F9: The Fast Saga, by Albert W. Vogt III

It would seem my reactions to things is the stuff of legends.  I do not know if this is a blessing or a curse.  Whatever it is, it means that I am expressive, or at least more so than my Midwestern, Northern European reserved heritage would suggest.  When there was some uproarious comedy coming out in theaters, my sister would like to go with me simply to see me laugh.  I guess that is entertainment, for some.  With many of those films, I probably would not receive it in the same way now as I once did.  Yet, I am apparently still known for responding to things in a visceral way.  The Legionnaire’s other reviewer, Cameron J. Czaja, wanted to see F9: The Fast Saga (henceforth, just F9) with me in order to gauge how I would take it.  I mean, I was likely going to be in the theater anyway because (much to my everlasting puzzlement and annoyance) people flock to these darn films like, well, take your pick of clichés about people doing things unconsciously to their detriment.  Lemmings, moths, etc.  They all work.  In short, if it were not for my own sense of duty to bring you these reviews, I would have left the theater before following everyone to their doom at the end, the “doom” being the Marvel-esque end-credits scene that implies that they are making more of these stupid movies!  Actually, I would not have bought a ticket for it at all, and would have instead seen Queen Bees, or Lansky, or Werewolves Within, or Gaia, or taken a swift kick to the shin.  But, no, F9 was the big, dumb happening in the box office this weekend, so away I went.  Thank God we had Portillo’s before heading to the theater.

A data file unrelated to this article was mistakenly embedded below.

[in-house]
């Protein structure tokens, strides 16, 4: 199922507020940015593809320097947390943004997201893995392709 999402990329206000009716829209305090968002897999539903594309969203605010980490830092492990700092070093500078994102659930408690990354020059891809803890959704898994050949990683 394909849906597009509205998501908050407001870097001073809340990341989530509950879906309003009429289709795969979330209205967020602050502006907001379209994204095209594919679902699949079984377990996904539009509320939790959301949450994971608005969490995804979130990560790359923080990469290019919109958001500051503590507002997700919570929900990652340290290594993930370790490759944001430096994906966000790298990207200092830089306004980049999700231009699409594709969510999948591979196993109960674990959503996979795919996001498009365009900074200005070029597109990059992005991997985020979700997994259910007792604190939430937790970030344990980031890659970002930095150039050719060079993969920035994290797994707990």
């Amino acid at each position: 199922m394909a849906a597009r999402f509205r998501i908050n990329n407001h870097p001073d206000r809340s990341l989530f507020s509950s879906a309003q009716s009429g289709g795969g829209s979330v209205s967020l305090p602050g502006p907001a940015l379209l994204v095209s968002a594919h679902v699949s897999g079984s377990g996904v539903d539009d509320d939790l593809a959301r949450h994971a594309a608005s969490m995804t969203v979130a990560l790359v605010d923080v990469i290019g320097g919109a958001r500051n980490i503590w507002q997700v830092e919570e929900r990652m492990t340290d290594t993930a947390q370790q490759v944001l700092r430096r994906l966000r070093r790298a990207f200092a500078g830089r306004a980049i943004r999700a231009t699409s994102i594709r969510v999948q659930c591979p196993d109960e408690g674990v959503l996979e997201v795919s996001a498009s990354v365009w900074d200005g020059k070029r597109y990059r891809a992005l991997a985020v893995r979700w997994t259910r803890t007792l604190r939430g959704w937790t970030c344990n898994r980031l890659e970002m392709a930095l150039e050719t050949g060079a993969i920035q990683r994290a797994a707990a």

After an endless set of previews (which only served to prolong the agony!), F9 begins with dinosaurs.  Huh?  At least, that was the reaction of the person sitting behind me, who seriously asked whoever he was sitting next to if they were in the correct movie.  Cameron prepared me for this, though given the rest of what happens in the film, heck, they could have had a herd of Tyrannosaurus Rexes stomp through a scene or two and it would have made as much sense as the rest.  No, this was a sneak peek at the next Jurassic World film, which is aggravating in and of itself, but that is a separate issue.  When we finally get to F9, it is 1989 and Jack Toretto (J. D. Pardo) is racing in a stock car (I think, though I am no expert).  His sons Dom (Vinnie Bennett) and Jakob (Finn Cole) are on his pit crew, and they have one last exchange before he speeds away and dies in a fiery crash.  Do not worry, Vin Diesel’s gravelly mouthed Dom is up next.  It then cuts to modern times, and Dom and Letty (Michelle Rodriguez) are living out in the middle of nowhere with Dom’s son or daughter . . . er, child, anyway.  They are going about their business when Roman (Tyrese Gibson) and Tej (Chris “Ludicris” Bridges) arrive with distressing news.  They have received an emergency broadcast from somebody actually named Mr. Nobody (Kurt Russell), and he has crashed somewhere in Central America.  The film has been running for fifteen minutes and already I have no idea what is going on.  And, for some reason, it is up to all these people to do something about Mr. Nobody’s crash.  So, they assemble their fancy cars and equipment and have their jungle car chase scene, which hilariously ends with Dom and Letty swinging across a chasm Tarzan style in muscle car.  During this particular set of over-the-top action sequences (they all are, it is exhausting), Dom comes car window-to-car window with Jakob (John Cena), and their practiced mean faces says all you need to know about their dislike for each other.  But, because this film wants to make its audience suffer, it explains in a flashback that Dom blames Jakob for their father’s death.  Something about purposely tampering with Jack’s car to cause it to not function properly.  Whatever.  Anyway, Jakob is some kind of superspy gone rogue, and he had brought down Mr. Nobody’s plane because it carried the MacGuffin device.  It is not called that, but as there is little subtlety in this film neither will I be in describing it.  This thingamajig, if connected to a satellite, will give him the ability to control every weapon system on the planet.  Poor Ian Fleming.  Had he realized what his Bond character would have inspired, I am guessing he would have taken up frisbee golfing instead of writing.  I digress.  Jakob is in league with Cipher (Charlize Theron), the villain from pervious installments in this franchise.  Look, the only reason these films exist is to move the, um . . . pllllllooooooottttttt(????) . . . from one car chase to the next.  So, surprise, surprise, Jakob and his associates are pawns in Cipher’s grand scheme, and Jakob and Dom reconcile when Jakob realizes this fact.  Together, they stop Cipher, with the help of the comic relief duo of Roman and Tej taking out the satellite because, I guess, black people in space is funny.  Unfortunately, Cipher gets away, meaning they are going to make more of these movies.  So, as much as I would like to say “the end,” apparently that would be inaccurate.  That is the real tragedy in all this nonsense.